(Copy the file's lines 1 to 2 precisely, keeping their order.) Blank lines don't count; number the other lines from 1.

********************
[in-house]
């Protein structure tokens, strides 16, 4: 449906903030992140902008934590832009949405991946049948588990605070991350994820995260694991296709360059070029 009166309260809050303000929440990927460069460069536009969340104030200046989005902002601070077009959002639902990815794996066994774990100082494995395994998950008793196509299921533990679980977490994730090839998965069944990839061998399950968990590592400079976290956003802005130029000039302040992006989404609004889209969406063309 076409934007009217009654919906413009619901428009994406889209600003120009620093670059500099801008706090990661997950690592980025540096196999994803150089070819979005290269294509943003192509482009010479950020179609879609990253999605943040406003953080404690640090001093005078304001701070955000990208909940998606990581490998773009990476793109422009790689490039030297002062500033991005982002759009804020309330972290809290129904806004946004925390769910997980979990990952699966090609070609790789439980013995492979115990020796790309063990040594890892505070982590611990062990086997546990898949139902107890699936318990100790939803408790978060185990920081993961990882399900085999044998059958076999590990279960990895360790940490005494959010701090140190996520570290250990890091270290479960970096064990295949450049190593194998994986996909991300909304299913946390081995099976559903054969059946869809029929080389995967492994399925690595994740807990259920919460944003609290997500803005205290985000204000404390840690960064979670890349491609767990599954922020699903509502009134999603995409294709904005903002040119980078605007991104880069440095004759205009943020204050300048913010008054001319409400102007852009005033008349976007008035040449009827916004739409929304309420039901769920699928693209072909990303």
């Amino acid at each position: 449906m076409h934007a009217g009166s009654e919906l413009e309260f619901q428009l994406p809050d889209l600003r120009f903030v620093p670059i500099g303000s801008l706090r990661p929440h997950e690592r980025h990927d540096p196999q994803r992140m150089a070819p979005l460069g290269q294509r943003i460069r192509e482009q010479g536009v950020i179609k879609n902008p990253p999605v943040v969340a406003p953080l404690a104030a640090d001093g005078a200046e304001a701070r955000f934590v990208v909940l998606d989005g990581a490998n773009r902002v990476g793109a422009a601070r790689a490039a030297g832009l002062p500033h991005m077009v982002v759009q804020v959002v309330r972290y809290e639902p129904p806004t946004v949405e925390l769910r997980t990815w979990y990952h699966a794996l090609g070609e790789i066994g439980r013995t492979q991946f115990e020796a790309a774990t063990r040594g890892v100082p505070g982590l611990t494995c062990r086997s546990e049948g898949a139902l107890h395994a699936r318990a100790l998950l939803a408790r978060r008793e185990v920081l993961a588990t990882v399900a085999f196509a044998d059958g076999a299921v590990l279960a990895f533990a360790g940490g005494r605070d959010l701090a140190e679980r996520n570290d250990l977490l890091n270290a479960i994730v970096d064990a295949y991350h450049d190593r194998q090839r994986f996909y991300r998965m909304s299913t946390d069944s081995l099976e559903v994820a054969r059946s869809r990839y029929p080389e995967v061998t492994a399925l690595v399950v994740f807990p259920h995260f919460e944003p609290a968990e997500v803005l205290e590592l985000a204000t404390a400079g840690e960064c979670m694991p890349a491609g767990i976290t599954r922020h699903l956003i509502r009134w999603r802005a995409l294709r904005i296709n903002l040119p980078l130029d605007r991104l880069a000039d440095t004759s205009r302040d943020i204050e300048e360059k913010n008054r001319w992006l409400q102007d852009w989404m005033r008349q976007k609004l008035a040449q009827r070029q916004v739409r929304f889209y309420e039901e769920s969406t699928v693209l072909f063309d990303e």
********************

[in-house]
């Protein structure tokens, strides 16, 4: 449906903030992140902008934590832009949405991946049948588990605070991350994820995260694991296709360059070029 009166309260809050303000929440990927460069460069536009969340104030200046989005902002601070077009959002639902990815794996066994774990100082494995395994998950008793196509299921533990679980977490994730090839998965069944990839061998399950968990590592400079976290956003802005130029000039302040992006989404609004889209969406063309 076409934007009217009654919906413009619901428009994406889209600003120009620093670059500099801008706090990661997950690592980025540096196999994803150089070819979005290269294509943003192509482009010479950020179609879609990253999605943040406003953080404690640090001093005078304001701070955000990208909940998606990581490998773009990476793109422009790689490039030297002062500033991005982002759009804020309330972290809290129904806004946004925390769910997980979990990952699966090609070609790789439980013995492979115990020796790309063990040594890892505070982590611990062990086997546990898949139902107890699936318990100790939803408790978060185990920081993961990882399900085999044998059958076999590990279960990895360790940490005494959010701090140190996520570290250990890091270290479960970096064990295949450049190593194998994986996909991300909304299913946390081995099976559903054969059946869809029929080389995967492994399925690595994740807990259920919460944003609290997500803005205290985000204000404390840690960064979670890349491609767990599954922020699903509502009134999603995409294709904005903002040119980078605007991104880069440095004759205009943020204050300048913010008054001319409400102007852009005033008349976007008035040449009827916004739409929304309420039901769920699928693209072909990303």